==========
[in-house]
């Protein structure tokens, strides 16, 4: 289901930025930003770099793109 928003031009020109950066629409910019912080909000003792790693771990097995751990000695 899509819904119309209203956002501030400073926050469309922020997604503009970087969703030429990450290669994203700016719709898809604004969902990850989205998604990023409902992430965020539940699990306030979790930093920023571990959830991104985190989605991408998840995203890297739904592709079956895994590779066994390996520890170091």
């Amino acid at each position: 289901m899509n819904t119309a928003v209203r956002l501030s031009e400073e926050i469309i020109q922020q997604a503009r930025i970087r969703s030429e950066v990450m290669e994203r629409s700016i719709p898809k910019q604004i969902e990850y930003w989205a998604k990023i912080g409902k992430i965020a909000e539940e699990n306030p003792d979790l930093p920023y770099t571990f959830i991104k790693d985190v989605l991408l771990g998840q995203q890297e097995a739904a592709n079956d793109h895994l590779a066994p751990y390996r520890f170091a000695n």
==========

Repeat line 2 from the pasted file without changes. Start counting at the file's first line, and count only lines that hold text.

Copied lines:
């Protein structure tokens, strides 16, 4: 289901930025930003770099793109 928003031009020109950066629409910019912080909000003792790693771990097995751990000695 899509819904119309209203956002501030400073926050469309922020997604503009970087969703030429990450290669994203700016719709898809604004969902990850989205998604990023409902992430965020539940699990306030979790930093920023571990959830991104985190989605991408998840995203890297739904592709079956895994590779066994390996520890170091």